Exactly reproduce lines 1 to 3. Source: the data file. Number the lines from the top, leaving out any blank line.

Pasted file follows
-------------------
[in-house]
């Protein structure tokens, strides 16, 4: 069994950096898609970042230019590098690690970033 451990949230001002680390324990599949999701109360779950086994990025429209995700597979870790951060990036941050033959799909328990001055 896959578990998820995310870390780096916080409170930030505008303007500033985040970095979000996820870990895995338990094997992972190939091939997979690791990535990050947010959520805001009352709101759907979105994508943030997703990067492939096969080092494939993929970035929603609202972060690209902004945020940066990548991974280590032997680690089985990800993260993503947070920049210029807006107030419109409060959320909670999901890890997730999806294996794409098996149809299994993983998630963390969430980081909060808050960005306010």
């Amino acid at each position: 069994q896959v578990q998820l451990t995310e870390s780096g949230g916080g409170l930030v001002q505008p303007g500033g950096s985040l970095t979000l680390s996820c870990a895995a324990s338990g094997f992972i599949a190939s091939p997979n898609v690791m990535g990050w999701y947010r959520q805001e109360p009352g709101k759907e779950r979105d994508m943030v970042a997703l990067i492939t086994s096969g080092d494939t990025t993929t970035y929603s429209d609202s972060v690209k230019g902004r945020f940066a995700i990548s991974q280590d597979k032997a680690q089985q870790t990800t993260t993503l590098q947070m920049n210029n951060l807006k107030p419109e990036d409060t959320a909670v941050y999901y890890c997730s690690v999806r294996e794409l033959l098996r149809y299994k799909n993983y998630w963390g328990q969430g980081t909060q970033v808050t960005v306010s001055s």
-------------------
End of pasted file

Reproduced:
[in-house]
């Protein structure tokens, strides 16, 4: 069994950096898609970042230019590098690690970033 451990949230001002680390324990599949999701109360779950086994990025429209995700597979870790951060990036941050033959799909328990001055 896959578990998820995310870390780096916080409170930030505008303007500033985040970095979000996820870990895995338990094997992972190939091939997979690791990535990050947010959520805001009352709101759907979105994508943030997703990067492939096969080092494939993929970035929603609202972060690209902004945020940066990548991974280590032997680690089985990800993260993503947070920049210029807006107030419109409060959320909670999901890890997730999806294996794409098996149809299994993983998630963390969430980081909060808050960005306010």
């Amino acid at each position: 069994q896959v578990q998820l451990t995310e870390s780096g949230g916080g409170l930030v001002q505008p303007g500033g950096s985040l970095t979000l680390s996820c870990a895995a324990s338990g094997f992972i599949a190939s091939p997979n898609v690791m990535g990050w999701y947010r959520q805001e109360p009352g709101k759907e779950r979105d994508m943030v970042a997703l990067i492939t086994s096969g080092d494939t990025t993929t970035y929603s429209d609202s972060v690209k230019g902004r945020f940066a995700i990548s991974q280590d597979k032997a680690q089985q870790t990800t993260t993503l590098q947070m920049n210029n951060l807006k107030p419109e990036d409060t959320a909670v941050y999901y890890c997730s690690v999806r294996e794409l033959l098996r149809y299994k799909n993983y998630w963390g328990q969430g980081t909060q970033v808050t960005v306010s001055s």